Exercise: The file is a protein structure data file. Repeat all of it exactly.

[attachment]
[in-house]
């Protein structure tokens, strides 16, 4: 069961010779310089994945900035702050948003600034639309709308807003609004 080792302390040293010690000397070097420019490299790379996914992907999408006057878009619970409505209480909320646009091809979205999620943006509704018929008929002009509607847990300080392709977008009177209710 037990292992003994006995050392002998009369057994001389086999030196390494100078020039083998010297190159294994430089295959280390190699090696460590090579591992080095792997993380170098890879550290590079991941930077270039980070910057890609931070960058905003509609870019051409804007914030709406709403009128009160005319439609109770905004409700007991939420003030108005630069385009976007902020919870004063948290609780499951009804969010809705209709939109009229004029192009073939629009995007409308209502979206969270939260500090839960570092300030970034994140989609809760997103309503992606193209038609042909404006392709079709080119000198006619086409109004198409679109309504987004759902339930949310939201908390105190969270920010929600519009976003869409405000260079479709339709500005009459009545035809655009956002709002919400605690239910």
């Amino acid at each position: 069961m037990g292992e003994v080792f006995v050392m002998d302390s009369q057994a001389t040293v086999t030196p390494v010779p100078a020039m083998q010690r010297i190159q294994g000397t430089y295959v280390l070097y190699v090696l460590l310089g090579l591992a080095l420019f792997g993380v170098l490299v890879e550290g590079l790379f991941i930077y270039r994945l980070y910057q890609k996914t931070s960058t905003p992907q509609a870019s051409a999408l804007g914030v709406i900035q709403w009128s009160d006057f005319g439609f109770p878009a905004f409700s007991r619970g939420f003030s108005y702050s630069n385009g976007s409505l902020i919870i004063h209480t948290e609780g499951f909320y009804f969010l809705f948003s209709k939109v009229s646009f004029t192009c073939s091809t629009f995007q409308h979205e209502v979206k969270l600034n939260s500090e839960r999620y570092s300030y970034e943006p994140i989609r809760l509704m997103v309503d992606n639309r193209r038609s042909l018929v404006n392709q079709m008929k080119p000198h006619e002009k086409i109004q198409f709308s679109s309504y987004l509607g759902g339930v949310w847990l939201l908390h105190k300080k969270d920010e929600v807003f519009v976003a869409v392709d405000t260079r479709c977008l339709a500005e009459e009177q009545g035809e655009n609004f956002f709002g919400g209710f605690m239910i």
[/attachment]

[in-house]
């Protein structure tokens, strides 16, 4: 069961010779310089994945900035702050948003600034639309709308807003609004 080792302390040293010690000397070097420019490299790379996914992907999408006057878009619970409505209480909320646009091809979205999620943006509704018929008929002009509607847990300080392709977008009177209710 037990292992003994006995050392002998009369057994001389086999030196390494100078020039083998010297190159294994430089295959280390190699090696460590090579591992080095792997993380170098890879550290590079991941930077270039980070910057890609931070960058905003509609870019051409804007914030709406709403009128009160005319439609109770905004409700007991939420003030108005630069385009976007902020919870004063948290609780499951009804969010809705209709939109009229004029192009073939629009995007409308209502979206969270939260500090839960570092300030970034994140989609809760997103309503992606193209038609042909404006392709079709080119000198006619086409109004198409679109309504987004759902339930949310939201908390105190969270920010929600519009976003869409405000260079479709339709500005009459009545035809655009956002709002919400605690239910």
């Amino acid at each position: 069961m037990g292992e003994v080792f006995v050392m002998d302390s009369q057994a001389t040293v086999t030196p390494v010779p100078a020039m083998q010690r010297i190159q294994g000397t430089y295959v280390l070097y190699v090696l460590l310089g090579l591992a080095l420019f792997g993380v170098l490299v890879e550290g590079l790379f991941i930077y270039r994945l980070y910057q890609k996914t931070s960058t905003p992907q509609a870019s051409a999408l804007g914030v709406i900035q709403w009128s009160d006057f005319g439609f109770p878009a905004f409700s007991r619970g939420f003030s108005y702050s630069n385009g976007s409505l902020i919870i004063h209480t948290e609780g499951f909320y009804f969010l809705f948003s209709k939109v009229s646009f004029t192009c073939s091809t629009f995007q409308h979205e209502v979206k969270l600034n939260s500090e839960r999620y570092s300030y970034e943006p994140i989609r809760l509704m997103v309503d992606n639309r193209r038609s042909l018929v404006n392709q079709m008929k080119p000198h006619e002009k086409i109004q198409f709308s679109s309504y987004l509607g759902g339930v949310w847990l939201l908390h105190k300080k969270d920010e929600v807003f519009v976003a869409v392709d405000t260079r479709c977008l339709a500005e009459e009177q009545g035809e655009n609004f956002f709002g919400g209710f605690m239910i």